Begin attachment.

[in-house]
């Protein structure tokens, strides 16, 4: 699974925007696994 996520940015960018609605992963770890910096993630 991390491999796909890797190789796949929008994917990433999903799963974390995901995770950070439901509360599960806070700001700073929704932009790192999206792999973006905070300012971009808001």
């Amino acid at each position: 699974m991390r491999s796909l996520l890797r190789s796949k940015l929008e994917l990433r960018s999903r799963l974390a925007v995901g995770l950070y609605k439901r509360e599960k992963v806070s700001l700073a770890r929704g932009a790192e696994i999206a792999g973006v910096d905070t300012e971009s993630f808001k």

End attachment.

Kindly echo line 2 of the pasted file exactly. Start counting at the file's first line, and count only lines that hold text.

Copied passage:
């Protein structure tokens, strides 16, 4: 699974925007696994 996520940015960018609605992963770890910096993630 991390491999796909890797190789796949929008994917990433999903799963974390995901995770950070439901509360599960806070700001700073929704932009790192999206792999973006905070300012971009808001």